BreakoutEDU allows students the opportunity to collaborate with peers while using critical-thinking skills to solve clues and puzzles to open a variety of locks. This ultimately allows students to unlock the biggest box and officially break out. Students have forty-five minutes to find clues, make meaning of them, and unlock all the locks before time runs out.
In the past, I have created Breakouts relating to the content and skills being taught in my class. Students loved them and always asked when the next Breakout would be. It was amazing how well my students worked together, their perseverance, and how they did not give up until they reached their final goal. If they did not open the final box before time ran out, they reflected on what they could have done differently and used it as a learning experience for their next Breakout activity.
It wasn’t until midway through the school year when I had a group of students ask me if they could create their own Breakout to teach their peers about their chosen topic for our Microlife Unit. I have always allowed students to choose how they demonstrate their learning and loved this idea! I gave my students a list of the locks and off they went to plan. They created a presentation, had QR codes that led to informative videos regarding their topic, number codes that led to students creating words to unlock locks, and more! A few days later, they showed me their plan and how each clue led to a lock and ultimately the final box. We did a run through to double check everything worked properly and ensure their lesson was ready.
The next day the students presented their Breakout. They had the classes sit in the hallway as they read a story about the purpose of their activity and what students would be learning. Next, they broke each class into smaller groups, walked them into the classroom where the clues were hidden, started the timer, and stood back to watch as their classmates attempted to complete their Breakout.
At the end of the lesson, they asked their peers for feedback. It was an awesome moment for me as their teacher to watch them completely take over the class. They called on their peers, listened to their feedback, and revised their activity to make it even better. Additionally, they answered questions their classmates had about their topic, which showed me how much they had learned during their research. Some feedback they received from their peers included:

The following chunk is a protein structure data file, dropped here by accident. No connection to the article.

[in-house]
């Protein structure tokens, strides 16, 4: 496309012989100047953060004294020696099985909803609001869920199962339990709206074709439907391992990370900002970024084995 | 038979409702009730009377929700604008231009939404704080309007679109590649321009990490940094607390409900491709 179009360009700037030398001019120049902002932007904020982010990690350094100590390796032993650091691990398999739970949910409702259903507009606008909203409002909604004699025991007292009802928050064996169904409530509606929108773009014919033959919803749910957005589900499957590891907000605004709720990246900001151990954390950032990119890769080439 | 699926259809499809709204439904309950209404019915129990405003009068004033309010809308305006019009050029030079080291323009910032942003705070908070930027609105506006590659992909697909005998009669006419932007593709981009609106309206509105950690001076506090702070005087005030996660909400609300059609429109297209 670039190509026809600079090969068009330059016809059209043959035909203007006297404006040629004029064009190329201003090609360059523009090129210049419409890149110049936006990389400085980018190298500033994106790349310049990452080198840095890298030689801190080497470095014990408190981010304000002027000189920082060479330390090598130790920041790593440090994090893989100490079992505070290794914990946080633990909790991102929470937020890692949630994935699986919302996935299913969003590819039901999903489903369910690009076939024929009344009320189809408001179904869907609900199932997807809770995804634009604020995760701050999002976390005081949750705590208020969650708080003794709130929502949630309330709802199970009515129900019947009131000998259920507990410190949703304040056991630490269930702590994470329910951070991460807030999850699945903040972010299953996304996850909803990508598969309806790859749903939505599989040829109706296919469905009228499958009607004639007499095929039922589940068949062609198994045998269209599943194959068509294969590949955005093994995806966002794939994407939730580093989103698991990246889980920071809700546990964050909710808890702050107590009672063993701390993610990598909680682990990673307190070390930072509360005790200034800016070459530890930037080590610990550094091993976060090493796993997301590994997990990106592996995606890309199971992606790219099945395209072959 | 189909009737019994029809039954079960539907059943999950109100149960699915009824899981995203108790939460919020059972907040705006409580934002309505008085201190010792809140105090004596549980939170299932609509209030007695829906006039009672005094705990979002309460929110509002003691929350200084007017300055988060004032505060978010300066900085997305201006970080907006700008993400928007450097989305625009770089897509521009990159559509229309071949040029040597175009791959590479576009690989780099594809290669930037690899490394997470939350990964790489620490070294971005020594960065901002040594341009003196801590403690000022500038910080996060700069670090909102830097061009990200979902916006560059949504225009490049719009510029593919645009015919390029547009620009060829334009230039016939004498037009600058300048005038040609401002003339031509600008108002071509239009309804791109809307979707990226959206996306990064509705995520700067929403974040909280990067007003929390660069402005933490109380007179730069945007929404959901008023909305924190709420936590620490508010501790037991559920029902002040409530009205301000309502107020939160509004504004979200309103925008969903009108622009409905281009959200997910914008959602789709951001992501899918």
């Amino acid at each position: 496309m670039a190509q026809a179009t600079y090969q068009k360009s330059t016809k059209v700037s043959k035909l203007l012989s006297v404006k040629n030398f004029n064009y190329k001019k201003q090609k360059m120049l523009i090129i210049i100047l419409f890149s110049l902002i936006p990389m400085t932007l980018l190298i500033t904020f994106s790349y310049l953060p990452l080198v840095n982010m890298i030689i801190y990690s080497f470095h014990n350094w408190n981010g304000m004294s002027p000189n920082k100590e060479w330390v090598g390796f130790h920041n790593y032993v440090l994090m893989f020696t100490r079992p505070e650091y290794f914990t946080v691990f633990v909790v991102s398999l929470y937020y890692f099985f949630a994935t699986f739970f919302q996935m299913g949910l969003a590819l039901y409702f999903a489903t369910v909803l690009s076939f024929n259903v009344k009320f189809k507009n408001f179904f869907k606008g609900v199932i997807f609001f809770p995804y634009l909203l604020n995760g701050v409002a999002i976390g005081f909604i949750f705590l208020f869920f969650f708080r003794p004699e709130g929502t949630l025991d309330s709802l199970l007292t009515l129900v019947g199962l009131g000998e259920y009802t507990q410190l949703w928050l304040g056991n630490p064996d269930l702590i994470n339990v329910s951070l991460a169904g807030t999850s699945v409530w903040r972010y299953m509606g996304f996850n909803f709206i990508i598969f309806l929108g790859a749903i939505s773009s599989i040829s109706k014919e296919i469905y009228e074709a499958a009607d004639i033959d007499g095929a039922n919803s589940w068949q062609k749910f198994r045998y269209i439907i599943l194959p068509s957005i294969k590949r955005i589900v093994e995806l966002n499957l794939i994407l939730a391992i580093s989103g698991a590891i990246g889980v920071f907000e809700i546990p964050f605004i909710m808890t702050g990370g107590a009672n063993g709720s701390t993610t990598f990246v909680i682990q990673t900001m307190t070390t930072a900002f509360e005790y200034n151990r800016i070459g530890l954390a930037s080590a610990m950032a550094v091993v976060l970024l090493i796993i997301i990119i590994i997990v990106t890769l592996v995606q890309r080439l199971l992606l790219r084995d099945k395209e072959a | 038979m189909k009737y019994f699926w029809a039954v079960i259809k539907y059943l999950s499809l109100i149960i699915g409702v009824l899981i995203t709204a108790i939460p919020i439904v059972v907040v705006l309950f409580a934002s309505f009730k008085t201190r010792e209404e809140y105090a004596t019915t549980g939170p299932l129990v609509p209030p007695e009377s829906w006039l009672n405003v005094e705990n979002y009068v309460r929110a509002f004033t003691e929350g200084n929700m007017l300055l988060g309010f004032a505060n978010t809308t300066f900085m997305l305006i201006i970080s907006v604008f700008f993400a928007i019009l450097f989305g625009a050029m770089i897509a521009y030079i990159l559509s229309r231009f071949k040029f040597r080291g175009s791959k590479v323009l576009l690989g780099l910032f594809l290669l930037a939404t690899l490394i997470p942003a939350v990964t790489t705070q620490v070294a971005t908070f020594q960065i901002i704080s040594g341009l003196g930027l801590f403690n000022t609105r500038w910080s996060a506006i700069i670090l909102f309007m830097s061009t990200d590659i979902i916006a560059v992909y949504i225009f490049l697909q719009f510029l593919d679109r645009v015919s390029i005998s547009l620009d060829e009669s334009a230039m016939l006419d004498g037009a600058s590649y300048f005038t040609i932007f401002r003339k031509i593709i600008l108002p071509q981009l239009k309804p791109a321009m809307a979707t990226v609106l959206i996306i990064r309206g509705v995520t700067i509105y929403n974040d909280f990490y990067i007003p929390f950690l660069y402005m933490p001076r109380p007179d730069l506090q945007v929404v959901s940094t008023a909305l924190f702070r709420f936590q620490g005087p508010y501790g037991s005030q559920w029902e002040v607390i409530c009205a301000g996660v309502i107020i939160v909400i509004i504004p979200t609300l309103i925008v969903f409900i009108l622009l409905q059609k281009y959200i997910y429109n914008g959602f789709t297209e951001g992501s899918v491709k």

“I learned a lot about the signs and symptoms of the condition you chose and how to prevent it. The video you showed us was right to the point and very informative.”
“I learned what to do if I see someone having a medical issue and I learned how it impacts the body on a cellular level.”
“Your clues were engaging and difficult.”
“This was so fun! Great job!”
“Clues were hidden in difficult spots. Consider making them more obvious for the next class.”
“I learned a lot. It was fun to learn this information in a different way.”
After this learning experience, more groups of students started creating their own Breakouts to demonstrate their understanding of various standards. Students worked together to create challenging but informative clues. They used various forms of technology, incorporated other subject areas, and used critical thinking and problem solving skills to create their Breakouts. Their passion and creativity was rewarding and fun for their peers and me, and I am so glad they took on the task of creating their own Breakouts!
Kimberly Broton is a 6th Grade Science Teacher in the Northern Suburbs of Chicago, Illinois. She has been teaching 6th Grade Science for 9 years. Previously she taught 7th Grade Math and English Language Arts. You can find her on Twitter @KimberlyBroton.
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